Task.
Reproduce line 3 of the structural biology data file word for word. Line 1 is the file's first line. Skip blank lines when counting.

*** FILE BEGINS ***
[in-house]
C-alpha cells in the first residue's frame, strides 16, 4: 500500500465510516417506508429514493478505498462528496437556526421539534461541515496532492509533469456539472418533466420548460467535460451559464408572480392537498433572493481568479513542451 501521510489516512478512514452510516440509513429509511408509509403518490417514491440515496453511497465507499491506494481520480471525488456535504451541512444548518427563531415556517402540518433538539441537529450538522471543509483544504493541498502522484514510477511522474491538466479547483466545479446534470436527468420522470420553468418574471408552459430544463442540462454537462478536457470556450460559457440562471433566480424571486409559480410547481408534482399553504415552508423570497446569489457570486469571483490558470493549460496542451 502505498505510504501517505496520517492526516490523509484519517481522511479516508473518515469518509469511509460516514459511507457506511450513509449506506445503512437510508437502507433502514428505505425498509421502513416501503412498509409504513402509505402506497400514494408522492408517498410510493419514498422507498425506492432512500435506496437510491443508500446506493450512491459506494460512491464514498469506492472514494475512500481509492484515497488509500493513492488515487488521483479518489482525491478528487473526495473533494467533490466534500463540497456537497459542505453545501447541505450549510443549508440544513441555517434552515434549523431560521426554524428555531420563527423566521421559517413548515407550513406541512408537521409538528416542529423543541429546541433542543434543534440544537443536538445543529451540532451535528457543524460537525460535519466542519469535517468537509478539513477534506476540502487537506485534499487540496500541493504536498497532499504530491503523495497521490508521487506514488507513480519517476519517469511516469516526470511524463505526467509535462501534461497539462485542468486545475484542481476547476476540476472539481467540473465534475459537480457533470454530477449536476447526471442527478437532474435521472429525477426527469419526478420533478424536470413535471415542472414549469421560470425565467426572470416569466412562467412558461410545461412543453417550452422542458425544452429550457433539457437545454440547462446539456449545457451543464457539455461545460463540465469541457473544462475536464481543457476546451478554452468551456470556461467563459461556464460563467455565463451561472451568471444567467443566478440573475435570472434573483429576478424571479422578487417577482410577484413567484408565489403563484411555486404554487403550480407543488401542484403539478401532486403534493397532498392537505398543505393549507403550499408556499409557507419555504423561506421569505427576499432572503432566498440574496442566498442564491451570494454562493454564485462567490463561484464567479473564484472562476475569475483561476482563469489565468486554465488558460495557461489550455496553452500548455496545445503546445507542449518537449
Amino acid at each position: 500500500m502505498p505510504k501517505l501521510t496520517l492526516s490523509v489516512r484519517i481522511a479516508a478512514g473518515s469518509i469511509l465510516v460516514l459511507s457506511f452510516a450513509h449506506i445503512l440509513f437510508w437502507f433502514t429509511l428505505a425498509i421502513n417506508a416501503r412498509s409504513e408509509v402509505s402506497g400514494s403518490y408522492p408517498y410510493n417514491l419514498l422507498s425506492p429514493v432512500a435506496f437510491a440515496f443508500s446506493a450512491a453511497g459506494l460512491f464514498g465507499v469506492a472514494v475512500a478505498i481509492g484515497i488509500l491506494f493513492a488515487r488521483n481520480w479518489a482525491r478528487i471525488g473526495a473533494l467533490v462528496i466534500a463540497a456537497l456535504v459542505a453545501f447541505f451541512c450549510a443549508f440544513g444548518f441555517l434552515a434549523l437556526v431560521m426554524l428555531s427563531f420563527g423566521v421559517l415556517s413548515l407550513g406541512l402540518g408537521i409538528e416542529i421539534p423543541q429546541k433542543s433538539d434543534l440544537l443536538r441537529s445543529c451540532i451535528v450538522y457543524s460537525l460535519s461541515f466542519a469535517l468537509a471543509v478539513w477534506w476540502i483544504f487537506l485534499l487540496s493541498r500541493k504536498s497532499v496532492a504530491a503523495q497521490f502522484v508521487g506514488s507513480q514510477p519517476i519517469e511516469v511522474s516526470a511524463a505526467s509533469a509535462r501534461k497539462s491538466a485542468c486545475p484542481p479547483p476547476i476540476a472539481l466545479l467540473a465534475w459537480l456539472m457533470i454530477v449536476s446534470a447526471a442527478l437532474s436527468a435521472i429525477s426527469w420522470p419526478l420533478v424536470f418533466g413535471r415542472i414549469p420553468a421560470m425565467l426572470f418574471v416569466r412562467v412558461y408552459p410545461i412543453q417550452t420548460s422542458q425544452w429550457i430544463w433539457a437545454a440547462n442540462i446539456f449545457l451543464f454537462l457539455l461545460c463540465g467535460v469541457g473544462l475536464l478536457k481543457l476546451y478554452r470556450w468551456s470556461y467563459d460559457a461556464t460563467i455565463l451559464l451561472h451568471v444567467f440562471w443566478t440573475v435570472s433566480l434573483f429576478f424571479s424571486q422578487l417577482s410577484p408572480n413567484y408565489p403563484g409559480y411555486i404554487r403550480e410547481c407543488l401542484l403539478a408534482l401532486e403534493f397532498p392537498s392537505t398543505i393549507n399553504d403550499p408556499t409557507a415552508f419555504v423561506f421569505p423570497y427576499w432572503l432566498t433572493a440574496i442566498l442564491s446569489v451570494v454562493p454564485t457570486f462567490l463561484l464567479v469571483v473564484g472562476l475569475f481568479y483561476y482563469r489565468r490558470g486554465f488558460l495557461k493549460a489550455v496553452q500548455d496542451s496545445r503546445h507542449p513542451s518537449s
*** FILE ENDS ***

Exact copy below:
Amino acid at each position: 500500500m502505498p505510504k501517505l501521510t496520517l492526516s490523509v489516512r484519517i481522511a479516508a478512514g473518515s469518509i469511509l465510516v460516514l459511507s457506511f452510516a450513509h449506506i445503512l440509513f437510508w437502507f433502514t429509511l428505505a425498509i421502513n417506508a416501503r412498509s409504513e408509509v402509505s402506497g400514494s403518490y408522492p408517498y410510493n417514491l419514498l422507498s425506492p429514493v432512500a435506496f437510491a440515496f443508500s446506493a450512491a453511497g459506494l460512491f464514498g465507499v469506492a472514494v475512500a478505498i481509492g484515497i488509500l491506494f493513492a488515487r488521483n481520480w479518489a482525491r478528487i471525488g473526495a473533494l467533490v462528496i466534500a463540497a456537497l456535504v459542505a453545501f447541505f451541512c450549510a443549508f440544513g444548518f441555517l434552515a434549523l437556526v431560521m426554524l428555531s427563531f420563527g423566521v421559517l415556517s413548515l407550513g406541512l402540518g408537521i409538528e416542529i421539534p423543541q429546541k433542543s433538539d434543534l440544537l443536538r441537529s445543529c451540532i451535528v450538522y457543524s460537525l460535519s461541515f466542519a469535517l468537509a471543509v478539513w477534506w476540502i483544504f487537506l485534499l487540496s493541498r500541493k504536498s497532499v496532492a504530491a503523495q497521490f502522484v508521487g506514488s507513480q514510477p519517476i519517469e511516469v511522474s516526470a511524463a505526467s509533469a509535462r501534461k497539462s491538466a485542468c486545475p484542481p479547483p476547476i476540476a472539481l466545479l467540473a465534475w459537480l456539472m457533470i454530477v449536476s446534470a447526471a442527478l437532474s436527468a435521472i429525477s426527469w420522470p419526478l420533478v424536470f418533466g413535471r415542472i414549469p420553468a421560470m425565467l426572470f418574471v416569466r412562467v412558461y408552459p410545461i412543453q417550452t420548460s422542458q425544452w429550457i430544463w433539457a437545454a440547462n442540462i446539456f449545457l451543464f454537462l457539455l461545460c463540465g467535460v469541457g473544462l475536464l478536457k481543457l476546451y478554452r470556450w468551456s470556461y467563459d460559457a461556464t460563467i455565463l451559464l451561472h451568471v444567467f440562471w443566478t440573475v435570472s433566480l434573483f429576478f424571479s424571486q422578487l417577482s410577484p408572480n413567484y408565489p403563484g409559480y411555486i404554487r403550480e410547481c407543488l401542484l403539478a408534482l401532486e403534493f397532498p392537498s392537505t398543505i393549507n399553504d403550499p408556499t409557507a415552508f419555504v423561506f421569505p423570497y427576499w432572503l432566498t433572493a440574496i442566498l442564491s446569489v451570494v454562493p454564485t457570486f462567490l463561484l464567479v469571483v473564484g472562476l475569475f481568479y483561476y482563469r489565468r490558470g486554465f488558460l495557461k493549460a489550455v496553452q500548455d496542451s496545445r503546445h507542449p513542451s518537449s